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Newborn Baby Died Because Of Avoidable Delay In Delivery

Inquest Records Verdict Of Medical Misadventure


A medical law expert says the NHS must learn from its mistakes and act on concerns raised by a coroner after a newborn baby died following an avoidable delay in his delivery at Stepping Hill hospital. The coroner will now be writing to the Secretary of State to share his advice to consultants.

Harley Hikin-Balderson was just 36 minutes old when he died as a result of a deprivation of oxygen on 11 September 2009.

At an inquest which concluded at Stockport Coroner’s Court today (19 January 2011), Coroner John Pollard returned a verdict of medical misadventure, and highlighted errors made by the hospital.

He also revealed his intention to write to the Secretary of State, to advise that consultant doctors across the country are given clear guidance on the advice they provide to junior doctors over the telephone.

The inquest heard that foetal blood samples showed Harley’s condition was deteriorating and he should have been delivered as an emergency. Instead, medical staff attempted to deliver Harley using suction and forceps causing a delay. The caesarean section was finally carried out two hours after the blood sample revealed abnormalities.

Medical law specialists at Irwin Mitchell, who represented Harley’s family at inquest, are now calling for the NHS to ensure lessons are learnt to stop other families from suffering in the future. 

Leena Savjani, a medical law expert at Irwin Mitchell, said: “The delay in delivering Harley put his family through a tragic ordeal, and his parents are naturally heartbroken. They just want to know what went wrong in their case and why, so that they can be assured that no one else has to go through what they have.

“This case highlights how just one error in judgement can have such an impact and effect on a family forever. It is crucial that the NHS learns important lessons from its failings in this case to ensure this can not happen again in the future.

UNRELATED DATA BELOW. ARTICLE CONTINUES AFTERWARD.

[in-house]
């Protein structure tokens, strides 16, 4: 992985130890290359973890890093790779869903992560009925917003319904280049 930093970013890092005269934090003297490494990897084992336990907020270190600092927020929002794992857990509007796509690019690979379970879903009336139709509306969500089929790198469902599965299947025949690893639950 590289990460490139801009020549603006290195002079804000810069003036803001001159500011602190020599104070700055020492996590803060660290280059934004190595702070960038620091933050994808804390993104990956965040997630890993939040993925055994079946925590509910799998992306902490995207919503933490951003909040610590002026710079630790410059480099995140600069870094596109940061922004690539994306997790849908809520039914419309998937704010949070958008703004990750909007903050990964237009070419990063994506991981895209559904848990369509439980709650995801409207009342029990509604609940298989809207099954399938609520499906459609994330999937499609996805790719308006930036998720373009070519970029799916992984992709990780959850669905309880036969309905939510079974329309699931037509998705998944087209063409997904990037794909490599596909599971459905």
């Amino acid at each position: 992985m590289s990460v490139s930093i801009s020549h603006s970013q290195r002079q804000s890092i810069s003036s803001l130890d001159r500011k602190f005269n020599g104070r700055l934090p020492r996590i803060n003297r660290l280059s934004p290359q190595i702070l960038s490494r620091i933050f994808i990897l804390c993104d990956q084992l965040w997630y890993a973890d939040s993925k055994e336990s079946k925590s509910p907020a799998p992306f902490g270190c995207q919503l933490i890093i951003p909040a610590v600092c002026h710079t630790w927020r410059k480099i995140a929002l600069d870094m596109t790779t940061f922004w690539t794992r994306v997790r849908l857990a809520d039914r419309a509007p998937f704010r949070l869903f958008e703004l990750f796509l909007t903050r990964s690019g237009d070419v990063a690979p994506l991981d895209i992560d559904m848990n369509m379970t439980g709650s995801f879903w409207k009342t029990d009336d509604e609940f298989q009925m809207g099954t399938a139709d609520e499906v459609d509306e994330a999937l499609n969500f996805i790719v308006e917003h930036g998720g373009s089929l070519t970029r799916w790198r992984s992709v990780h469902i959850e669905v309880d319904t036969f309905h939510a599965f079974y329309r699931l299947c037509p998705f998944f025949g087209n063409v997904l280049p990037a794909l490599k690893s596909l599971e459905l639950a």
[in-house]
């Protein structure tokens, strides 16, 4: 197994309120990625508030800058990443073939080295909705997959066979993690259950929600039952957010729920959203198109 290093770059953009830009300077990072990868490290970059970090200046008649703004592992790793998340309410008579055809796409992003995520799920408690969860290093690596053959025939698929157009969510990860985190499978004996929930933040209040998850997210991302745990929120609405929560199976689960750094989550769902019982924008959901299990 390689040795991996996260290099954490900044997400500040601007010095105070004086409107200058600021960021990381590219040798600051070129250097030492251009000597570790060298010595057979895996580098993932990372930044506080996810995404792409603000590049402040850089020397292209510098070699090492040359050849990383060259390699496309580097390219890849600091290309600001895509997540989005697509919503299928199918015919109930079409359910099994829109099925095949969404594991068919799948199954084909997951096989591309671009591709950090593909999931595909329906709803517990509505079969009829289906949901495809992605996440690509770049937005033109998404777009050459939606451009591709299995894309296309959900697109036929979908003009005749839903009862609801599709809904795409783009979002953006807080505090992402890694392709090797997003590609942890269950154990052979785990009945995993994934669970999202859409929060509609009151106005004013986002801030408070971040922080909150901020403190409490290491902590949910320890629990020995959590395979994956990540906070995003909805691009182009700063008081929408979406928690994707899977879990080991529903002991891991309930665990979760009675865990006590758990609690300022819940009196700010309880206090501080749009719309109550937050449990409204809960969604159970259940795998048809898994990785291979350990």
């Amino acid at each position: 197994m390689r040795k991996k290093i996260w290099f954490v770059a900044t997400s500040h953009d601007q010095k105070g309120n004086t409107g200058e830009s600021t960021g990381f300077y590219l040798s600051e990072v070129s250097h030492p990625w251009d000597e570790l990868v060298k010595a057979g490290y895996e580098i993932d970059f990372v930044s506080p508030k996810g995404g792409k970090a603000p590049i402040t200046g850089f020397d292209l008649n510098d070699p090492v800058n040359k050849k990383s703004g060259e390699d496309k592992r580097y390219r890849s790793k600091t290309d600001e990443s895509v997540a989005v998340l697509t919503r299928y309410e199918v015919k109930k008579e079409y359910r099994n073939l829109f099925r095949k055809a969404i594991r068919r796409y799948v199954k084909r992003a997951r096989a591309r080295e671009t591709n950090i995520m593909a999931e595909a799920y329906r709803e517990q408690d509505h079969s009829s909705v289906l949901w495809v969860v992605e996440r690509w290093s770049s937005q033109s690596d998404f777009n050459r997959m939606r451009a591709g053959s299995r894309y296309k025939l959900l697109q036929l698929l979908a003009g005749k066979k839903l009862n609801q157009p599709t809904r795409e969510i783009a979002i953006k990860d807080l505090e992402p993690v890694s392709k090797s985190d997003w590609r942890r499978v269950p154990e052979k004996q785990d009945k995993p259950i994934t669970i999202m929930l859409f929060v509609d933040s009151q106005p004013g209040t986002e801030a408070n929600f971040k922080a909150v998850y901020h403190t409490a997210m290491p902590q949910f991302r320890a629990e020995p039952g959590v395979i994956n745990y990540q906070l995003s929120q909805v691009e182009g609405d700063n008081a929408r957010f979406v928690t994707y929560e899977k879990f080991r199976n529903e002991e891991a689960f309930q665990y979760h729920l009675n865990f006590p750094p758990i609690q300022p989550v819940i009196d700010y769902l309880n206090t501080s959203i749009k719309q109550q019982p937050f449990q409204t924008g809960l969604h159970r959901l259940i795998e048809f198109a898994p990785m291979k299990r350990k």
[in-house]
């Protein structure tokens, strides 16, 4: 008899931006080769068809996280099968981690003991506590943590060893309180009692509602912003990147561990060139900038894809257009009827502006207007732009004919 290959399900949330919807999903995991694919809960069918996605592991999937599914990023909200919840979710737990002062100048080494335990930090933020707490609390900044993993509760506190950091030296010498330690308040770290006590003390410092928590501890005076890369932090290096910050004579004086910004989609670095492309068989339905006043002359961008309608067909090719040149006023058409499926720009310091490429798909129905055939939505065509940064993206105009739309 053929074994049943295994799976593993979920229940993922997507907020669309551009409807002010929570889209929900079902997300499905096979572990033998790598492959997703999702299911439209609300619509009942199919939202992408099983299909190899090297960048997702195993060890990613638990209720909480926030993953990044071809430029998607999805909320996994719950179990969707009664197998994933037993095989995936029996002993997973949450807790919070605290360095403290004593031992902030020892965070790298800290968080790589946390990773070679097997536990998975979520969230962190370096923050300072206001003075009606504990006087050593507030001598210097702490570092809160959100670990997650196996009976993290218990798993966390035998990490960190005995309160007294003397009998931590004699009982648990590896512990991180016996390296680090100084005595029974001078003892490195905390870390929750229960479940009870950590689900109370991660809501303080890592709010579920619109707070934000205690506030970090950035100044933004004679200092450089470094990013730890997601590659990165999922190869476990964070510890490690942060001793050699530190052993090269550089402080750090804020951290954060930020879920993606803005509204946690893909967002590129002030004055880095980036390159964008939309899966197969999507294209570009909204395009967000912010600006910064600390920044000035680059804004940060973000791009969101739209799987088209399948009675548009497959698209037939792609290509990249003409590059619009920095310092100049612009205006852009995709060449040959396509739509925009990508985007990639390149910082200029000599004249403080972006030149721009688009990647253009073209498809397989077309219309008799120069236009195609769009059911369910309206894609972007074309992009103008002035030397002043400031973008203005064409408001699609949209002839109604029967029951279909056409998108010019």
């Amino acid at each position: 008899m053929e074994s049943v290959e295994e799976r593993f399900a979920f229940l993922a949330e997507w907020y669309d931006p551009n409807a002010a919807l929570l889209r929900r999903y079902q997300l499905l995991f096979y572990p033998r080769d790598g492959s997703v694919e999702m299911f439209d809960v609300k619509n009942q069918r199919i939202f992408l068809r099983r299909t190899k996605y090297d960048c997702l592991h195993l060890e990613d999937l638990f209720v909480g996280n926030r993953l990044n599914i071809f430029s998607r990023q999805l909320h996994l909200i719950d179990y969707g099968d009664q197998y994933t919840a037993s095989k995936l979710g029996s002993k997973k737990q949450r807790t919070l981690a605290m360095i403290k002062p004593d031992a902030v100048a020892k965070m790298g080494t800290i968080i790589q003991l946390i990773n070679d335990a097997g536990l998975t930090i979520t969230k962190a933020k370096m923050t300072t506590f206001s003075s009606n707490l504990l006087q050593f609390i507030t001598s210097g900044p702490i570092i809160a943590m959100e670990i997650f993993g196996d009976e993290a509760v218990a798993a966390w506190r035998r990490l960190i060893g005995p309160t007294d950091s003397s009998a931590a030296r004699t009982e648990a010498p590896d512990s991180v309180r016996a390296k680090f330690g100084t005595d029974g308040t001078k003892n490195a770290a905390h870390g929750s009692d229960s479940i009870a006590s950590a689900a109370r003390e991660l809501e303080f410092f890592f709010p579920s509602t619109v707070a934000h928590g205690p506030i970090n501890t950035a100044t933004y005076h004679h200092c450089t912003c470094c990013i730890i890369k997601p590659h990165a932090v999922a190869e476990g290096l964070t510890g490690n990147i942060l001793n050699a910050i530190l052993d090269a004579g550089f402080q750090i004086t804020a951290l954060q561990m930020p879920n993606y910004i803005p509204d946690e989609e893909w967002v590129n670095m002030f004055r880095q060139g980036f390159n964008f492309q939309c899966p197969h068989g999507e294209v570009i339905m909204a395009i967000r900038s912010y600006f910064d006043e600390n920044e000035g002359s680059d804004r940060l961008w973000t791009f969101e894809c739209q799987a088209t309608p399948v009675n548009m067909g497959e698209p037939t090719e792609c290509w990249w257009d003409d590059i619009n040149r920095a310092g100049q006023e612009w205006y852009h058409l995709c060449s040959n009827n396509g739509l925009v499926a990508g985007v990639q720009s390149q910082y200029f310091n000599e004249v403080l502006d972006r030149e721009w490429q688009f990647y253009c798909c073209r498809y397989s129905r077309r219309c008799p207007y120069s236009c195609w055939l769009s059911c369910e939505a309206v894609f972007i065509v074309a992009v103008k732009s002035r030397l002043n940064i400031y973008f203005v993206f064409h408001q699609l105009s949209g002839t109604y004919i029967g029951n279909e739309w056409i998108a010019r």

“We see these cases time and time again. Tragically, Harley’s is not the only example of poor obstetric care leading to injury and as in this case, death and utter anguish for the parents.

“This is an area that needs urgent attention from the NHS as it clearly shows the capacity for serious error with junior doctors and flags a training need that can not be ignored any more. The guidance to consultants must be improved quickly and we welcome the coroner’s plans to write to the Secretary of State and hope it prompts quick action.”

During the inquest the consultant, Dr Depares, testified that the “delay in delivering Harley significantly contributed to his death”, and that Harley may well have survived if had he been born even 30 minutes earlier. 

Dr Depares also added that had he had been on the ward in the lead up to the birth, “Harley would probably still be alive.”

In summing up before his verdict Mr Pollard said there was no clear lead provided in managing this delivery.” He now plans to write to the CEO of Stepping Hill Hospital to express his concerns and offer guidance on improvements.

Harley’s mother, Kirsty Hikin, 23, from Stockport, said: “The past 16 months have been horrendous. For so long we had been looking forward to Harley’s birth and couldn’t wait to bring him home, but tragically we never got that opportunity. His death has left a massive void in our lives that has left us devastated.

“The inquest has helped to answer some of our questions as to why Harley died but sadly nothing can ever be done to bring him back.

“We only hope that the hospital learns from its mistakes so that nobody else has to go through the horrible situation what we have over the past year.”